Essentially, it rubbed them the wrong way that a receptionist was getting a huge raise, while not working harder than they were. They felt that the value of their skills had been diminished.

Said another way, the higher paid employees did not like the fact that the Income Gap between them and those below them had been narrowed. They looked upon the lower levels as being "inferior," and did not want "inferior" people coming closer, physically, financially or in prestige.

This is comparable to the way the rich feel about the non-rich. "Keep your distance. If you come closer it diminishes our own status."

We're seeing similar sentiments pop up all over the country as calls for $15 minimum wages for fast food workers and others start to gain momentum. Basically, people don't feel like someone who simply cooks fries, serves drinks, or parks cars should be paid that much.

The Gravity Payments employees who quit didn't see their pay go down, or see a negative externality as a result of their coworkers' wages going up. Yet, they were unhappy that their coworkers were better off.

It speaks to a certain psychological element that we see in many aspects of society - lots of people are only happy with success when it means that others around them are worse-off. It's the view that the world is a zero-sum game, and that instead of everyone being better off, we need to have some losers.

The very rich - the .1% - make use of that psychology, by convincing the populace that those below them do not deserve help. Thus, the poor are portrayed by the rich as "lazy undeserving takers," who if they receive welfare, would simply loll about and refuse to work.

Nevermind that the poor lead comparatively miserable lives, and few if any would prefer receiving welfare than receiving earned salaries. And nevermind that the working poor - the gardeners, car valets, house cleaners, waiters, fast food employees, factory workers, etc. - work harder and receive less for their efforts than do the rich.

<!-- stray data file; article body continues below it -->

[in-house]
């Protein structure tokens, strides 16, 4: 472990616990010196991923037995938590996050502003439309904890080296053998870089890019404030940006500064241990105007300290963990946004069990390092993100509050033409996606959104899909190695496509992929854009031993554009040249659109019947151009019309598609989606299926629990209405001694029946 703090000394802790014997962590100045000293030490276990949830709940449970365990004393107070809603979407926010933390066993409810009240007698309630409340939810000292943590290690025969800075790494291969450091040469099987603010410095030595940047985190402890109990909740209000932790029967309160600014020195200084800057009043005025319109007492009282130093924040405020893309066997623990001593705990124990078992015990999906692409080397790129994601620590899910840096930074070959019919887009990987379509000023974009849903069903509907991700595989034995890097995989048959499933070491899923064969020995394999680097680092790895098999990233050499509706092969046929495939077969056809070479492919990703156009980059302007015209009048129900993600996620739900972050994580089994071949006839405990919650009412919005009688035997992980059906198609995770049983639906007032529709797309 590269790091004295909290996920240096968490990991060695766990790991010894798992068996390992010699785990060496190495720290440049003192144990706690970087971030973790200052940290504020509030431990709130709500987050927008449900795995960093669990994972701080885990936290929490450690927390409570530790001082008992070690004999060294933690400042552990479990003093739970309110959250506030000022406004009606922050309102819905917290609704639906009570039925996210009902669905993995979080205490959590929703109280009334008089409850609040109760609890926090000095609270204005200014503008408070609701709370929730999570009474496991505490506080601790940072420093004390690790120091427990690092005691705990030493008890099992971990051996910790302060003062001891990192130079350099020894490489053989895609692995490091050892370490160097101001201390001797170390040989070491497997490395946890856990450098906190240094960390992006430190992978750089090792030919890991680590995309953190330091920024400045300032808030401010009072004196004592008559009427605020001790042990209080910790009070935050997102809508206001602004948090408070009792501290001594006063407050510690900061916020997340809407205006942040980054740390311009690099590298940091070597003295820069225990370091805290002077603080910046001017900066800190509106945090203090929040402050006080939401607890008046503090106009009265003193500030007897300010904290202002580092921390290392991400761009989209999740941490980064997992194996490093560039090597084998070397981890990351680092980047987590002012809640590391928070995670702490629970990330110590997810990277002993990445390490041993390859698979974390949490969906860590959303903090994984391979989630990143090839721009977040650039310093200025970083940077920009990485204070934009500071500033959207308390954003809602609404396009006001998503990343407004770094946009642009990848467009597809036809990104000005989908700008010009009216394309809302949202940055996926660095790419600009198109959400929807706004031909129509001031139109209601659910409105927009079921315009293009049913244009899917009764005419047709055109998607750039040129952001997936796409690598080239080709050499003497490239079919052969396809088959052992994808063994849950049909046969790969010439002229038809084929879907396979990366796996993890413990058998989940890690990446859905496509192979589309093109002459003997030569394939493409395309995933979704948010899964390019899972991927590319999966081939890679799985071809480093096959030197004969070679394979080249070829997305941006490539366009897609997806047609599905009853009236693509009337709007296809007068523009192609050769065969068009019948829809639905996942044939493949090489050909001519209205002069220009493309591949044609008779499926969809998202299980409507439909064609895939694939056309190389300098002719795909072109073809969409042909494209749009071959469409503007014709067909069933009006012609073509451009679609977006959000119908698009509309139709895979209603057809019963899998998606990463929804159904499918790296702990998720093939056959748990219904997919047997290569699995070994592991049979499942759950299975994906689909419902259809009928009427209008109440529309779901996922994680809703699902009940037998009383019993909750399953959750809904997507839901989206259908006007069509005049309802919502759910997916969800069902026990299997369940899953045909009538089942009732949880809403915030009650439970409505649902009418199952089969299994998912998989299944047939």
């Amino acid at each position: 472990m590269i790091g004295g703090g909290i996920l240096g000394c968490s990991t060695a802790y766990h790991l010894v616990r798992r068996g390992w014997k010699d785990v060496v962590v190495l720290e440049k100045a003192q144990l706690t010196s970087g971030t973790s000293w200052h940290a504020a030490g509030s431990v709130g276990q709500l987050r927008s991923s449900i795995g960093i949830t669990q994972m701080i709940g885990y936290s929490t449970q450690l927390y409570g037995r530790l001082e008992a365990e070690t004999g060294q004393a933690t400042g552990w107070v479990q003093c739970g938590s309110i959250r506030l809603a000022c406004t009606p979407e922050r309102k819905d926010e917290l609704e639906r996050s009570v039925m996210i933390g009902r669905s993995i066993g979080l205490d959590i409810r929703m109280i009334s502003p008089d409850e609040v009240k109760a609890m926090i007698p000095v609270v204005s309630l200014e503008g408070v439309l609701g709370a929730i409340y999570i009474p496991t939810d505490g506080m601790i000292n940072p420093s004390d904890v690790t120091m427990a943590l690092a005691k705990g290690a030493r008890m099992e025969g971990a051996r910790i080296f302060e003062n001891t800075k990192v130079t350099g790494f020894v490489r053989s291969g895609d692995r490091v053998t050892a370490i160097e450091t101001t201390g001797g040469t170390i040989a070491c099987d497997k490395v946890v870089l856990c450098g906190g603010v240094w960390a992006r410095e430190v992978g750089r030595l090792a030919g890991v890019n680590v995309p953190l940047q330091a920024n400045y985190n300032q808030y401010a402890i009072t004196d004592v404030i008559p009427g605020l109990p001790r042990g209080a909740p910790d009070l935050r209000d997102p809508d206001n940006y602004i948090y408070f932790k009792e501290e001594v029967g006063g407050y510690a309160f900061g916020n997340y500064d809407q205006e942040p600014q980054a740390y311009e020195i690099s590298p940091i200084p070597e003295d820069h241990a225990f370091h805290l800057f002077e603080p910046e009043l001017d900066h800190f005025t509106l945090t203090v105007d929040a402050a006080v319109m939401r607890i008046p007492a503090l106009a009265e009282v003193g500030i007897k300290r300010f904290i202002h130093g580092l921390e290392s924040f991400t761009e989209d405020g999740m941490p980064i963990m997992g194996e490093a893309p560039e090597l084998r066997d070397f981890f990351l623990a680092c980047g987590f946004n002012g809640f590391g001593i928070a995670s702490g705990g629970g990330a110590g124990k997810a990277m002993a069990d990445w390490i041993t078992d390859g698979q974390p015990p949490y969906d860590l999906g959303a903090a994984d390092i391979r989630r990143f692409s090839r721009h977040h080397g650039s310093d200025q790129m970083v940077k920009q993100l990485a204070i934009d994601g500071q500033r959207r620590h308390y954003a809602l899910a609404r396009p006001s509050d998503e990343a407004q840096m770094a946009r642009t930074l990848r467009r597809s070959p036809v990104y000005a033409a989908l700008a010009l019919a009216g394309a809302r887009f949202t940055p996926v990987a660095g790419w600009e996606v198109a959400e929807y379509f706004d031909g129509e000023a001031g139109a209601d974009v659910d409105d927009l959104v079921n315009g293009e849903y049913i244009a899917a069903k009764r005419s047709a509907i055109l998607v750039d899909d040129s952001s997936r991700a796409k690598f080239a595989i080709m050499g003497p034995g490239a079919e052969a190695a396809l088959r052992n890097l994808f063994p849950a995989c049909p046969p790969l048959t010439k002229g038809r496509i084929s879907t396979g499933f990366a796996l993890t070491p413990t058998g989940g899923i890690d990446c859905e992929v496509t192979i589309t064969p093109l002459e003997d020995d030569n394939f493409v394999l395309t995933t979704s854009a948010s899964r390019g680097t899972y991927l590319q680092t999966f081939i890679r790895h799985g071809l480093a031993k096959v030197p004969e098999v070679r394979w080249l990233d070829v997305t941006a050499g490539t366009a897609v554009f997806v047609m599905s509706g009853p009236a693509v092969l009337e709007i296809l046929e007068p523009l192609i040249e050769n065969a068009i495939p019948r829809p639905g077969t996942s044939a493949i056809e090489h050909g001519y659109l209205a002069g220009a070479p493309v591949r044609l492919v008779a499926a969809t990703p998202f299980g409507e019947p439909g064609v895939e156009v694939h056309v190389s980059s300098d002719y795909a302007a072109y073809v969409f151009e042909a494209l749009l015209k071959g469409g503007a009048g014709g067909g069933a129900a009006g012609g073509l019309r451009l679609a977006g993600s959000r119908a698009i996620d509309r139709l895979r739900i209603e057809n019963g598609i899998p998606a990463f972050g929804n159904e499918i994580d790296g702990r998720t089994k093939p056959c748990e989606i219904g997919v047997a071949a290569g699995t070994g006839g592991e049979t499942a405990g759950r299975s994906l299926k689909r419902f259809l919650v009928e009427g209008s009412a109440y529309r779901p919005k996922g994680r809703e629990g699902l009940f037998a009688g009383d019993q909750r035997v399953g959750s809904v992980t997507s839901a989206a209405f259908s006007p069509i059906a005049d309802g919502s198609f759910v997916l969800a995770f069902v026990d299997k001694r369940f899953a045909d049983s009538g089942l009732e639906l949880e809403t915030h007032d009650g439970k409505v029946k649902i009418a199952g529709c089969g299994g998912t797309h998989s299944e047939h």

The belief is widespread that the wealthy have earned their largess, while the poor have earned their misery. It is a belief disseminated by the rich and the people who have been bribed by the rich: The media, the politicians and the university economists.

Thus brainwashed, each level tends to vote against its own best interests, so long as those below are hurt more.

It also is a strange quirk of human psychology that the "good deed" of giving to charities benefitting those below seems satisfying, while allowing the government to do the same creates resentment.

NOTE to those who object to the government helping the poor and middle classes: Just know you are doing the dirty work of the rich at your own detriment.

That's just "Gap dumb."


Recessions come only after the blue line drops below zero.

Monetary Sovereignty

Vertical gray bars mark recessions.

As the federal deficit growth lines drop, we approach recession, which will be cured only when the growth lines rise. Increasing federal deficit growth (aka "stimulus") is necessary for long-term economic growth.

Mitchell's laws: